When I started this blog, it was with the intention of keeping my mental health advocacy somewhat organised and to hold myself accountable in regards to my recovery. (And to be able to express my tangential thoughts without interruption.)

Then, hypomania got the better of me and I got it into my head that I was going to be a professional mental health writer (alongside the already existing careers, of which there are five on a normal day and at least twice as many when I’m hypomanic.) So, for about a week I was churning out ideas for articles, blog posts, pinterest pins and instagram stories; I was on canva coming up with designs and got these horrendous google ads. When I came back down, I literally forgot the blog even existed.

Well, I still like the idea of keeping a mental health blog. If anyone reading this is also following me on instagram, you know I’m avid and candid poster. But I took the fun out of blogging for myself when I started thinking of it as a “passive stream of income” (yeuch.)

So the blog is staying, but the ads are going. They’re hideous anyway, not to mention they stand for everything that is wrong with the world, and literally the opposite of what I’m meant to be “preaching” on here anyway.

I was having an imaginary conversation in my head as I was walking home from the shop a minute ago, where I was explaining where I stand in regards to psychiatric medications. (As you do…)

I make no secret that I was on meds for quite a few years after my initial diagnosis or that they did more harm then good to my mental and overall health, so the choice I’ve made for myself was to go off them and to try my hardest to get (and stay) stable through lifestyle choices and other coping strategies instead, which I have.

Now, I am not saying that this is the right choice for everybody. I am not saying that I have an issue with or judge anyone for medicating — or self-medicating! I know what that deep, dark hole is like. When you’re fighting tooth and nail to not jump in front of a train and everything is just foggy, numb pain and there’s this persistent certainty inside you that your mere existence makes you a horrible, selfish person and you’re such a burden on literally everyone, including the little lady over there walking her dog… you’ll try anything to keep that shit at bay, even if it turns out to be destructive in the long run, and why wouldn’t you? Believe me, I get it. Recovery is a long and arduous process and I’m not about to judge anyone who’s going through it.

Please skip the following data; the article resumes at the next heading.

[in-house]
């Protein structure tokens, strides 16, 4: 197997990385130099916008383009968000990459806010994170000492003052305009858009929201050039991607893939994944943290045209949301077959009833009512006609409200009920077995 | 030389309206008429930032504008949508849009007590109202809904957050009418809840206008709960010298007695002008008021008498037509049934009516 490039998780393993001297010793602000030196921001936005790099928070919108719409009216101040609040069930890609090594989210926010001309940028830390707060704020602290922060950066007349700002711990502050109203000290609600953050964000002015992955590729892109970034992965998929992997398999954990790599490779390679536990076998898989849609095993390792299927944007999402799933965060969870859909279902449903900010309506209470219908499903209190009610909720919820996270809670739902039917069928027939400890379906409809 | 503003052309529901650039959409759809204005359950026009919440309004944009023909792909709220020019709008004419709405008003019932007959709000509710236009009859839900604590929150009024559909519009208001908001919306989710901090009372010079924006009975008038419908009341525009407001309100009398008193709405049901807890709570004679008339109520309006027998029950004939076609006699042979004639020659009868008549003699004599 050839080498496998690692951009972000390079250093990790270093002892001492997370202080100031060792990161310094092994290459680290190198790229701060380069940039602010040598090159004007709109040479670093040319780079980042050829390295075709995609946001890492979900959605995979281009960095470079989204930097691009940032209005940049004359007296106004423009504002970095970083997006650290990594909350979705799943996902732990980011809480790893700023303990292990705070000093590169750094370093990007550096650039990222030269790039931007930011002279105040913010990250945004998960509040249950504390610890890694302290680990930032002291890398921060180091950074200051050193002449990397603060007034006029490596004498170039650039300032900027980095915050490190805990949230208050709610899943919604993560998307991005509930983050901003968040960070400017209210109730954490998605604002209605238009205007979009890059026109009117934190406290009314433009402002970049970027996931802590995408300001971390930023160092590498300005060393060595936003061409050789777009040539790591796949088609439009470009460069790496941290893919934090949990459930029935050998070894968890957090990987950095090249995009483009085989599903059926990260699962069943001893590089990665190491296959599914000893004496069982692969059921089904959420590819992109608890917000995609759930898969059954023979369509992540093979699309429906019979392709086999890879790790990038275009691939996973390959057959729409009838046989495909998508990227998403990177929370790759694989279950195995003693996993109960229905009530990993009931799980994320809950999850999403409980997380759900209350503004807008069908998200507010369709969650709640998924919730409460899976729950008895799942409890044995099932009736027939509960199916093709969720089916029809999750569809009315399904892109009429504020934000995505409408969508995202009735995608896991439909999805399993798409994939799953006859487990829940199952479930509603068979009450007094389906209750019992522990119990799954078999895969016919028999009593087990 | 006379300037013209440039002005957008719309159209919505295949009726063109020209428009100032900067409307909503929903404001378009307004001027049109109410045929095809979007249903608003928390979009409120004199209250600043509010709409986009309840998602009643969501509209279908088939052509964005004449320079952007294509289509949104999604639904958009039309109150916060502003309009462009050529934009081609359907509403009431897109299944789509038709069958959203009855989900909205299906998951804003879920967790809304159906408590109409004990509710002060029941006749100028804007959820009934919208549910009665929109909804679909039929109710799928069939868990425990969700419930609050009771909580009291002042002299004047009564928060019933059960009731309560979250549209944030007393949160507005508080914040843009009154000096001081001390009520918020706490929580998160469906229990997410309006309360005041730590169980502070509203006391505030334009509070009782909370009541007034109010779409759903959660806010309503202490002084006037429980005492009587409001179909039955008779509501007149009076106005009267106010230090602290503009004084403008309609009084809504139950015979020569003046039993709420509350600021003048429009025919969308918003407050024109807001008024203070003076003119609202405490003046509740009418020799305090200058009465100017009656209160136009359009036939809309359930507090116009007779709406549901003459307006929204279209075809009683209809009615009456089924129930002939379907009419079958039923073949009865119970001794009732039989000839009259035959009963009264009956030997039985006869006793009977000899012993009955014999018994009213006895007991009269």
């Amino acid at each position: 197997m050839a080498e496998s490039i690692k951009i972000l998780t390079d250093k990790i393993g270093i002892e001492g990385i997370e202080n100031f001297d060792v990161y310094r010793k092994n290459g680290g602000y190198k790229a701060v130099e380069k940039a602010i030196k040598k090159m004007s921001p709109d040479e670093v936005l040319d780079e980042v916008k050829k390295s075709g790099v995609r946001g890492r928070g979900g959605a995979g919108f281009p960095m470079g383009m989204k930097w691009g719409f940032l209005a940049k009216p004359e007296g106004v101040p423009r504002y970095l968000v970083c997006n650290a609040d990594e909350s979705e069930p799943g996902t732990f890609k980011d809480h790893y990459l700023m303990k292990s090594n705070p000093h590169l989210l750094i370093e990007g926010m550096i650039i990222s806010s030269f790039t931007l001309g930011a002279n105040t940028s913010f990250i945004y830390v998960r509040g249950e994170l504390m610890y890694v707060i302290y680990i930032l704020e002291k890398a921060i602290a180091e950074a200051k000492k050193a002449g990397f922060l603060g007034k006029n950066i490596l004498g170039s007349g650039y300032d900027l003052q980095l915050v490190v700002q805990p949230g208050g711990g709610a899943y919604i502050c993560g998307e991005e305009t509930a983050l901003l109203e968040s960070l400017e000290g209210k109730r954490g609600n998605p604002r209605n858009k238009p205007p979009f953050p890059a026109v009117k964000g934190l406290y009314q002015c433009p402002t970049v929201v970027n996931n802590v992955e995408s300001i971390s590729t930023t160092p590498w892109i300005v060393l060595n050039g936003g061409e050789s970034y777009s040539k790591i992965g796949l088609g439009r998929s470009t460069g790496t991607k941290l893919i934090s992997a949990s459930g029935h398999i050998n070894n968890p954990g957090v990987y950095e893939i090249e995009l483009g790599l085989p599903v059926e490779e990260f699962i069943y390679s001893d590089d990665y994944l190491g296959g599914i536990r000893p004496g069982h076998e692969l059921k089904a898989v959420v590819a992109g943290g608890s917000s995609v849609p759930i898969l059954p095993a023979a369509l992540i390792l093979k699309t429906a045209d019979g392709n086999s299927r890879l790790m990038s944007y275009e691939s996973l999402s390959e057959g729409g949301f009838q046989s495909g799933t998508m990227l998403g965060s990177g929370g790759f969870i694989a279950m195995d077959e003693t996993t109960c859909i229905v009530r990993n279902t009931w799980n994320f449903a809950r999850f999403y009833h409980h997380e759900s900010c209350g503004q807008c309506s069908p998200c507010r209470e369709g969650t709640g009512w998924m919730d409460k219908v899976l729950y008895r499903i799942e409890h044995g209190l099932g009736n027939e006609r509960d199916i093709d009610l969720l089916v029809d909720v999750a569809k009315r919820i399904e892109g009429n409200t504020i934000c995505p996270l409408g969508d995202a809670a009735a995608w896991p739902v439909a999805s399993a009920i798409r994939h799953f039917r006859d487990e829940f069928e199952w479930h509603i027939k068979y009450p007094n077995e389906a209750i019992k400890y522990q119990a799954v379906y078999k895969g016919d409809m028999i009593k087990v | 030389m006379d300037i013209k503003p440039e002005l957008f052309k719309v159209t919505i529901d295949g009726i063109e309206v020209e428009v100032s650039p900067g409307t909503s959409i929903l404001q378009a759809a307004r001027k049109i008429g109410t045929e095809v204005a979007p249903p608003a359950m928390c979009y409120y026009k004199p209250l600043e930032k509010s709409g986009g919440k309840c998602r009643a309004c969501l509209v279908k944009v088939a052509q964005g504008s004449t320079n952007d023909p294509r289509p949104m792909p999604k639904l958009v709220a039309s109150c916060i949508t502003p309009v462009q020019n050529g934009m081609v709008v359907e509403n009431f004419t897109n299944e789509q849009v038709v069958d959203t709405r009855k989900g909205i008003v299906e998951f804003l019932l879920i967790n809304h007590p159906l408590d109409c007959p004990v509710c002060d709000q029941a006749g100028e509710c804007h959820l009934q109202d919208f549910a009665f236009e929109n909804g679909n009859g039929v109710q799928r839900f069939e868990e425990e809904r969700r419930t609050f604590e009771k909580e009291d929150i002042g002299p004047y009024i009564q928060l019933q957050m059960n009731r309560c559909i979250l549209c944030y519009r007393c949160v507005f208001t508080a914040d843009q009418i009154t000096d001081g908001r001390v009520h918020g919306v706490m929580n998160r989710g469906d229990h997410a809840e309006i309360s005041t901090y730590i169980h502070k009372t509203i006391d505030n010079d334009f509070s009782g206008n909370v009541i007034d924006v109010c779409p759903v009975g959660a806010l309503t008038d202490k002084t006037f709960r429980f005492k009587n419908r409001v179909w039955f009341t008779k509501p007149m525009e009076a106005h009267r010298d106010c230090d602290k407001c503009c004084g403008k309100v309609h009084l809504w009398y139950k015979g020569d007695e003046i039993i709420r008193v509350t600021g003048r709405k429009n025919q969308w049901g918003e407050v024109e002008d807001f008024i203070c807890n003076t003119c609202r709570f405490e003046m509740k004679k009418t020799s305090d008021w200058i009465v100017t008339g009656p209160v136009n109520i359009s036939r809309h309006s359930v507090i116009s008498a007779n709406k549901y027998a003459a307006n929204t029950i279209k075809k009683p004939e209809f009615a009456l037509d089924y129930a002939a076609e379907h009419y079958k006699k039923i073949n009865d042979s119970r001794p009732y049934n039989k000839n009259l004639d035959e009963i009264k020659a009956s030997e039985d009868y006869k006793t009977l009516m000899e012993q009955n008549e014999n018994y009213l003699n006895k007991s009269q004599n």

I don’t even have an issue with individual doctors or mental health professionals; I have an issue with the system, and if you want to get really radical about it, with society. Because whether we’re talking about mental health services or education or whatever, all of these systems and especially their flaws, are constructed to fit within the larger, deeply fucked up system that is our society.

Our society is not conducive of happiness and well-being, whether you have a mental illness or not. It just isn’t. Between the hamster wheel that is arbitrary labour and the domino effect of ideals, you’d be insane if you were truly happy… (insane, or you know, financially stable and off the grid.)

And this is intentional. Because if you were actually happy and healthy, you wouldn’t be spending a fortune on pointless products and self-improvement.

And I know that none of this is news. I know we’ve all read the books and watched the TED talks. I have the same epiphany at least four times a year. Yet, the number of times I buy stupid shit from instagram ads or fret about my lockdown weight gain and buy resistance bands and workout clothes or feel a bit low and impulse buy a few books off of amazon, is closer to four times a month.

And I get so frustrated with myself every time I fall back into the trap. But we’re all conditioned to, so I guess I shouldn’t be too hard on myself…

I am in a good place right now, I’ll have days when I feel a bit low and drained, but my foundation is solid. I’m happy. And I didn’t get that shit from an ad on social media. The stuff that makes me happy and keeps me healthy are basic lifestyle things and doing more of the stuff I love and less of the stuff I don’t. (That is a luxury in itself, I know.)

But also, genuine connections with people who don’t want to sell me stuff. Other creatives who actually just want to discuss ideas without plugging anything (that is very rare — if you’re a creative and you have a friend who is actually happy to brainstorm or catch up with you, don’t ever let them go!) or other mental health advocates who are all about connection and mutual support (without turning it into a business and getting so caught up with generating traffic and engagement that it all becomes canned.)

I guess, what I’m trying to say is that I realise that life is pretty awesome, but we all have to discover and rediscover that for ourselves. No amount of hashtag positive vibes is going to do that for us.